“Another way is possible”

Earlier this month, we featured an op-ed with some great words from Kentucky Rep. Leslie Combs about how the region needs to focus less on pointing fingers and more on working together to create a different future. Today, the Lexington Herald-Leader posted another op-ed in response to Rep. Combs' welcome leadership, this time from MACED's own Justin Maxson, offering some concrete ways forward. What can we do to bring more people – legislators included – on board?

At the Mountain Association for Community Economic Development we believe, as state Rep. Leslie Combs does, that "the time has come to … focus more on how coal-mining regions can move forward" and not only survive, but thrive.

That's why we are very appreciative of Combs' call for a more constructive, solutions-oriented conversation about the region's economic future — a conversation with less heat and more light.

MACED has been working to help the people of Appalachia rebuild their economy from the ground up for almost 40 years. We believe there are some important things that can be done now to help promote economic transition in Appalachia.

First, we agree with her and others who say the state's coal severance tax should be used better.

Currently, only about half of the severance tax dollars collected is returned to our coal-mining counties. County governments then use the funds for several different things, including local infrastructure improvements. It's no secret to the people of Floyd County, and surrounding counties, that the amount of coal severance money available has significantly shrunk within the last year as coal production in the region has continued to decline.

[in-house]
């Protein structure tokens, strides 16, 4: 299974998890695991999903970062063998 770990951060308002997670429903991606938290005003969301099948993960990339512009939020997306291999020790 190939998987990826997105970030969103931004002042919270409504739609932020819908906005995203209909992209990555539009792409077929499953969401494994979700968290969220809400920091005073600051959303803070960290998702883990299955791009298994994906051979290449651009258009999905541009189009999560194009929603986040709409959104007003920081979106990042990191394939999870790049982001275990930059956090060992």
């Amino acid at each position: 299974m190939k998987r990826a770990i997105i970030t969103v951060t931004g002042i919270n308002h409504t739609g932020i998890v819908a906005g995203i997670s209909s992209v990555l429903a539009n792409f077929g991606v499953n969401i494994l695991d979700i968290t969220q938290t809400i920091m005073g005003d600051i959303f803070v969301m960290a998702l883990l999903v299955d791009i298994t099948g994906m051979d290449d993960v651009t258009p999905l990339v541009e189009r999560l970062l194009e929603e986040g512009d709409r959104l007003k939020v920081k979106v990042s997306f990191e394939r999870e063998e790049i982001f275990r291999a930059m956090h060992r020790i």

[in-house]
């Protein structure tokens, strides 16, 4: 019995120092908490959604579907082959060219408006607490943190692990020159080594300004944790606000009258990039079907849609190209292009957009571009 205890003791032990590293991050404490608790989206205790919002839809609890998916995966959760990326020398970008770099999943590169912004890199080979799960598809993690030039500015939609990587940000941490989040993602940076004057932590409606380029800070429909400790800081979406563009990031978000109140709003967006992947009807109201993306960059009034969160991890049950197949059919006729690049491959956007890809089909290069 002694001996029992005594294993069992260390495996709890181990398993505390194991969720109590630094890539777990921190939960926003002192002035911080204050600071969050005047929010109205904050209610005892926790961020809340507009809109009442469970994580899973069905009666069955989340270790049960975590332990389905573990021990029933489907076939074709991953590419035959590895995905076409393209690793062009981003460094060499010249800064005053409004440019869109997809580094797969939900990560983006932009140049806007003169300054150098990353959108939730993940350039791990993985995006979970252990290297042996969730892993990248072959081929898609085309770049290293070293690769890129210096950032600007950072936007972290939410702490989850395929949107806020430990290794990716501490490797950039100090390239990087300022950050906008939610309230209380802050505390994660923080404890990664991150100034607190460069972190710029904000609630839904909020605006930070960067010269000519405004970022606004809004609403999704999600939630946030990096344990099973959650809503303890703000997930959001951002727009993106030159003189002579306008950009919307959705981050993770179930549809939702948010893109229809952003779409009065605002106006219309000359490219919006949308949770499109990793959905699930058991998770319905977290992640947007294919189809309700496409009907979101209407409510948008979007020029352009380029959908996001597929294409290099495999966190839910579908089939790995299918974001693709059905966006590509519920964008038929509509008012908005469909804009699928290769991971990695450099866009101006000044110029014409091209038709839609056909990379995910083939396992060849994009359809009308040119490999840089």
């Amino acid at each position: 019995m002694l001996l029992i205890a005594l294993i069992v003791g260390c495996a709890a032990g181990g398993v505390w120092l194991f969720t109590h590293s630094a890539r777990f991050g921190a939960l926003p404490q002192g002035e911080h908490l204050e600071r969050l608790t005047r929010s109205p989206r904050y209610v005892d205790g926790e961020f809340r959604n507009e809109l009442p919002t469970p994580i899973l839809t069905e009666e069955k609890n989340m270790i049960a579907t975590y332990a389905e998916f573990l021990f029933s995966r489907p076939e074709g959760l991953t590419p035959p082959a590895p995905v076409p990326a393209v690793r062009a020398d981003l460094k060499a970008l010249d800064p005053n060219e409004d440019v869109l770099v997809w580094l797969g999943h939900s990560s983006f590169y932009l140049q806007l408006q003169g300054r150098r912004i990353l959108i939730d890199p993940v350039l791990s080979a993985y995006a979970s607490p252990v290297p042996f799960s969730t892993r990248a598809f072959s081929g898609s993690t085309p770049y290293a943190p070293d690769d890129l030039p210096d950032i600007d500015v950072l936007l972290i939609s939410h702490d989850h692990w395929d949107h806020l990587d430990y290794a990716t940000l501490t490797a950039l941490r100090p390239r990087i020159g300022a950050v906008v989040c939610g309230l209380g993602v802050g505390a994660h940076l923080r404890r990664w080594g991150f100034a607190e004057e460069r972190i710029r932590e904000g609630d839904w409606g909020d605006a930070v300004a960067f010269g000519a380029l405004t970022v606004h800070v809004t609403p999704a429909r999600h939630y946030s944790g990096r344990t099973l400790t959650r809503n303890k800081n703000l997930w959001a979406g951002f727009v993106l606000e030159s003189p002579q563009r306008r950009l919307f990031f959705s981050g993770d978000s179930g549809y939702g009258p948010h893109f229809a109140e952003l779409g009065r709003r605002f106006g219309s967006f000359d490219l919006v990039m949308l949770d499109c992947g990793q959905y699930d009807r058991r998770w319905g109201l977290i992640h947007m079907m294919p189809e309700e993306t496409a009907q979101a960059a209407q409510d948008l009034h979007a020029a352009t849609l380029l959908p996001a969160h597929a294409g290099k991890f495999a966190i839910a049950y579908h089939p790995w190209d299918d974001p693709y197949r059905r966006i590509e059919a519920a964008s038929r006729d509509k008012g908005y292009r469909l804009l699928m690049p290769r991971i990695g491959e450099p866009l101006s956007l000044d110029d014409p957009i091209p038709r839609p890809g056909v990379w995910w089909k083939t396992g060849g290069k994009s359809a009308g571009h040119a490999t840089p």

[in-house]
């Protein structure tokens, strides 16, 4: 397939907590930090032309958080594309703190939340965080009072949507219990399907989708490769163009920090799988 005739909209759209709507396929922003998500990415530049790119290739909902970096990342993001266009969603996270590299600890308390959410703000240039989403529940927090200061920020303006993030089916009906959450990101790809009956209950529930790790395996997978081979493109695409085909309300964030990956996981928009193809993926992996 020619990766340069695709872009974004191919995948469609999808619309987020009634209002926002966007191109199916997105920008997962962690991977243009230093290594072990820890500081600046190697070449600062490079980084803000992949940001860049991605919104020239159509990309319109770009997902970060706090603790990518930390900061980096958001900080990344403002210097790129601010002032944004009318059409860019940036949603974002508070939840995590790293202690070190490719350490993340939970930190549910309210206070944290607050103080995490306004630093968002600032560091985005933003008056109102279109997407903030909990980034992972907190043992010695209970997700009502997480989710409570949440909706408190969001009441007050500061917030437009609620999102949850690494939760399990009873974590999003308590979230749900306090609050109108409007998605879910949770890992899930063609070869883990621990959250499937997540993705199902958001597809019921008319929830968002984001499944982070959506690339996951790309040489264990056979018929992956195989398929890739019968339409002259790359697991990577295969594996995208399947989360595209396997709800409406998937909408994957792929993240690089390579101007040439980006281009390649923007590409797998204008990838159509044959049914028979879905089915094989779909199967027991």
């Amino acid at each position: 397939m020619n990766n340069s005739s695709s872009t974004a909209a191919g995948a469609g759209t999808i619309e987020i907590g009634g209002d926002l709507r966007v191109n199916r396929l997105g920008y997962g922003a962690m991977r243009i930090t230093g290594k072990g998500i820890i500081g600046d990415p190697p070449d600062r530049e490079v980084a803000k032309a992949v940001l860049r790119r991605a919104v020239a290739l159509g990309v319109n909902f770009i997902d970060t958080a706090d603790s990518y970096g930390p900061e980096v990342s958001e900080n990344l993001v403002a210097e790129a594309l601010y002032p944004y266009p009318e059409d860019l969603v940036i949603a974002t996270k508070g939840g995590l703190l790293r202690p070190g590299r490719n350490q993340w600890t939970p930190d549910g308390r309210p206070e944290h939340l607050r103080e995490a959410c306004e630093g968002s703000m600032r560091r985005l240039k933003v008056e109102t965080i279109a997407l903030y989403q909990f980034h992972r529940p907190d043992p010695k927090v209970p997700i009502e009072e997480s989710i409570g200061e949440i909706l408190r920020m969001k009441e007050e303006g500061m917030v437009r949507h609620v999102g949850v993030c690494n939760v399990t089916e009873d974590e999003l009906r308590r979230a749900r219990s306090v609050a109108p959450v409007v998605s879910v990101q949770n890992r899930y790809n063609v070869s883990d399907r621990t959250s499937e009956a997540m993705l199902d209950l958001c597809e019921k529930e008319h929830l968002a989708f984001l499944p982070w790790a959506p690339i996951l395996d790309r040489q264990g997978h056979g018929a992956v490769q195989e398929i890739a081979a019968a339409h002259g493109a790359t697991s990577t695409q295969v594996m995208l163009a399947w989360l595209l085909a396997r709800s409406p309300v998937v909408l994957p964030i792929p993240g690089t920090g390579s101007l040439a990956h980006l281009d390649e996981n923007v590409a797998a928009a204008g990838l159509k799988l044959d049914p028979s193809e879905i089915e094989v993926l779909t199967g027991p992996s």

MACED believes the region needs a strong and open economic-development planning process in the region tied to expenditure of coal severance funds, particularly the creation of a permanent fund. Each year a small but meaningful percentage of coal severance tax dollars could be set aside to grow in value for as long as the fund exists.

Annual coal-severance spending on the plan and the interest generated from the permanent fund could be used to implement an economic diversification plan for the region. Several states that rely heavily on extractive industries are reaping the benefits of permanent severance funds, which some of those states established decades ago.

We know this method works for communities in those states, and we believe a similar fund could work for Appalachia, too.

We also believe there are some important strategies that with more attention could be central parts of a new plan in the region:

■ Provide more and better-coordinated support for local enterprises and entrepreneurs through technical assistance, classroom-based training and access to financial support.

■ Grow key economic sectors like local agriculture, energy efficiency, land remediation, tourism, health care and sustainable wood products through focused attention and policy support.

■ Grow new and support existing efforts to provide workers with financial support, retraining and job-matching opportunities tied to growing sectors.

■ Identify key regional investments in important community assets, including broadband and education.

While these and other ideas matter, we know that effective economic development strategies alone are not going to be enough to create the economy the region deserves. We recognize that to move the region forward, there must be more conversations among people from all walks of life — even those who may not initially agree with each other — to create a more broadly held vision that another way is possible.

This process will take all kinds of leaders — those who already exist, like Combs, and those that are just starting out — advocating for a new way forward anchored in a vision of more broadly held wealth that results in a higher quality of life for people and communities. A new planning process tied to the investment of coal severance tax resources is an important step in that direction.

Appalachia's economic transition will not happen overnight. It will take years for an economic renewal to happen, and the process by which it happens will not be easy. Building a sustainable economy in Appalachia is an urgent and long-term effort. We appreciate the leadership from Combs and hope it is the start of a growing chorus of voices working toward a new way forward.

Photo of the mountains at sunrise by flickr user Patrik429, used under Creative Commons license.